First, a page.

Eyes on the Street: The Bike-Catching Sewer Grate That Took Down a Cyclist

The grate seen in a June 2011 StreetView image.

Katie Kolon is a lawyer who races with the Spidermonkeys team and commutes on a bike every day, but a measly sewer grate stopped her homeward trip on Wabansia Avenue last Friday afternoon. She was going west with groceries in her pannier and basket when she stopped at California Avenue, where you must jog right before you can turn left onto the next block of Wabansia. At the stop sign, she waited to make eye contact with a driver stopped at the intersection before proceeding. But Kolon didn’t make it across the intersection because her bike wheel slipped into the long, wide slits of a sewer grate, causing her to crash.

“[The driver] finally saw me,” Kolon said, describing the moment before the crash, “and then I looked down, saw I was headed for the grate, but did not have time to maneuver my heavy bike away.” She had to get five stitches on her chin, and received a large bruise on her leg.

The sewer cover slits are 1.5 inches wide. Photo provided by Katie Kolon.

This grate design is rare, and although it is in the middle of the road, where people are generally less likely to be biking, it seems perfectly aligned for the bicyclist who needs to turn left from California to Wabansia. The slits are 1.5 inches wide, which is wide enough to catch most bicycle wheels that aren’t for mountain biking.

The Chicago Department of Transportation undertook a program in the last decade to eradicate cyclist-tripping grates that were installed on bridges, including Halsted Street over the train tracks and Kinzie Street. As this story indicates, there are still some problem spots out there, and it would be good to see a renewed effort to replace the grate type that caused Kolon to crash with the more typical grate that has smaller, oblong holes.

As for compensation, Kolon is on her own. While the city has a program to reimburse expenses incurred when cars are damaged by potholes, they don’t have a similar program for people biking or walking. Additionally, there is a legal precedent — the Boub v. Wayne case — which says that cities aren’t liable for bike crashes because bicyclists are “permitted” users of the road, not “intended” users. Regardless, being proactive and replacing these and other sewer grates will help the city reduce the number of road negligence lawsuits it has to fight.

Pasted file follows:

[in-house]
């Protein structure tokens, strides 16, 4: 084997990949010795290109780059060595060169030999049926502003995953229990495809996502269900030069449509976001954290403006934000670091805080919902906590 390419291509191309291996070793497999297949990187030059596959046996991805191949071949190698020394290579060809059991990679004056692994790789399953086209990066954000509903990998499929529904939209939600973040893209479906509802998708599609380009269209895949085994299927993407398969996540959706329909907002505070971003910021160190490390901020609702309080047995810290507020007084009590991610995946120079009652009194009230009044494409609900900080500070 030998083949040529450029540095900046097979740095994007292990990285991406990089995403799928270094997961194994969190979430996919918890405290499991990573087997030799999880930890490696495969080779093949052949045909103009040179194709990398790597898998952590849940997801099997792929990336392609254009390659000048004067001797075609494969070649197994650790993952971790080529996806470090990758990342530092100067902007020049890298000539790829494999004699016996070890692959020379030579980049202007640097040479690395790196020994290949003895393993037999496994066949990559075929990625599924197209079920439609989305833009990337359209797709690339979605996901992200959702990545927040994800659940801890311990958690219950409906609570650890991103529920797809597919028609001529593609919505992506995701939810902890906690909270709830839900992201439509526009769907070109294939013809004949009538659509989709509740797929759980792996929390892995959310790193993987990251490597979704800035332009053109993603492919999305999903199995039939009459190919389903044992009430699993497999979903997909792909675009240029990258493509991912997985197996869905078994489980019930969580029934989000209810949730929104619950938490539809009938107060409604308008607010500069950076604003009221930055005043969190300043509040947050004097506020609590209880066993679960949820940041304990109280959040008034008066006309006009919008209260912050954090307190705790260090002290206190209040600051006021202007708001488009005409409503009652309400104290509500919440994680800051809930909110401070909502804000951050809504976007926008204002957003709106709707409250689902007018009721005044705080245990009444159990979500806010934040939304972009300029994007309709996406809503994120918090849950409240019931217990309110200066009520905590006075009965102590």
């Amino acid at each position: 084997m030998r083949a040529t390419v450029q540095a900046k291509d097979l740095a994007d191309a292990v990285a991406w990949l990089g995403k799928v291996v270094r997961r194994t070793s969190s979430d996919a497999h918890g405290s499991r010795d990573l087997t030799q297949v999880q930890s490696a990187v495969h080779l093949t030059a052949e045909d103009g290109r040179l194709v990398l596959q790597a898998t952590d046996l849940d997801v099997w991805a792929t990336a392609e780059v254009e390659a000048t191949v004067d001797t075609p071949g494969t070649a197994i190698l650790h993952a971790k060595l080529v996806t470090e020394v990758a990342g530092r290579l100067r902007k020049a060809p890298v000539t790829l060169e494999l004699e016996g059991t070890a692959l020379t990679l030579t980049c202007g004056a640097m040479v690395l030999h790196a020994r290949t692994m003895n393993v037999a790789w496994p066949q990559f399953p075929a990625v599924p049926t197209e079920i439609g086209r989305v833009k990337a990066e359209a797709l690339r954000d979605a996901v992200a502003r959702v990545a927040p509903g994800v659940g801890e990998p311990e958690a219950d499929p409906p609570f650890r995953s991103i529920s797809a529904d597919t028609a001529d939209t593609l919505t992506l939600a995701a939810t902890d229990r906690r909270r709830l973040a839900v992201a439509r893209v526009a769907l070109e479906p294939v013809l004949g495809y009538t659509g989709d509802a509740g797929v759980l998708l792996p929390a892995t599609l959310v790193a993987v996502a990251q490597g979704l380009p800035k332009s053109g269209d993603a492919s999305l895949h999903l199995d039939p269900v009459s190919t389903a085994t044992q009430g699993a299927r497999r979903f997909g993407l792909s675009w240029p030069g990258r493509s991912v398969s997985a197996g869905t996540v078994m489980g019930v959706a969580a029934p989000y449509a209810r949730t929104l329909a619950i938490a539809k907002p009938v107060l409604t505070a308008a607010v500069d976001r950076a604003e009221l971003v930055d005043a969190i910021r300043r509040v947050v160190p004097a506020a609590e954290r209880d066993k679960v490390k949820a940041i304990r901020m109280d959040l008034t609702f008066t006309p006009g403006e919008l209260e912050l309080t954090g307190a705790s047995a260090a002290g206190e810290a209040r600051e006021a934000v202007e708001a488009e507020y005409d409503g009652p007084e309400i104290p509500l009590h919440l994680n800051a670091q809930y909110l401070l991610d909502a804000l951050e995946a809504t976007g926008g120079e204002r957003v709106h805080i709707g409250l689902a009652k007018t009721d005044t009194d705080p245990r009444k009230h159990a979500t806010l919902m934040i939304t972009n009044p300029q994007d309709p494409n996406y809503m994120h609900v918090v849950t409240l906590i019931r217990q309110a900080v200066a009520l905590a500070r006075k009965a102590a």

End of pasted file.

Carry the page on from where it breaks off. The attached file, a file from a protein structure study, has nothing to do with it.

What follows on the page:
Typical Chicago sewer grate
A typical, safe Chicago sewer grate.
  • Anonymous

    If there were a bike lane would that change the “intended vs permitted” argument?

  • Anne A

    Exactly. Designated bike facility means cyclists are “intended” users.

  • Yes, the argument would change. Attorney Brendan Kevenides wrote,

    “The bottom line is this: a bicyclist may not maintain a lawsuit against a local governmental entity, such as a city, town or municipality, for injuries sustained due to hazards or defects in the roadway unless there was present at the time of the accident some signs, markings or other clear indication that the roadway was intended for use by bike traffic.”

    That this is a marked shared lane (“sharrows”) changes nothing because those have no legal implications. Those are indicating what is already true for all streets: every lane (except bike lanes) are “shared lanes”.

    There’s way more info on MyBikeAdvocate.

  • Erik Swedlund

    Best wishes for Katie’s speedy recovery.

  • I took a similar fall when my bike tire caught in the gap between the pavement and a stretch of no longer used rail that crosses Cermak just west of Peoria. If traffic had been going a little faster, I would’ve been squished by a semi.

  • Pat

    Same wide gapes on the grates on the right lane westbound Upper Wacker Dr.

  • Anonymous

    Not sure if this part–“That this is a marked shared lane (“sharrows”) changes nothing because those have no legal implications. Those are indicating what is already true for all streets: every lane (except bike lanes) are “shared lanes” “–is your interpretation of the law or the attorney’s, but I’m not quite sure that’s true under Boub.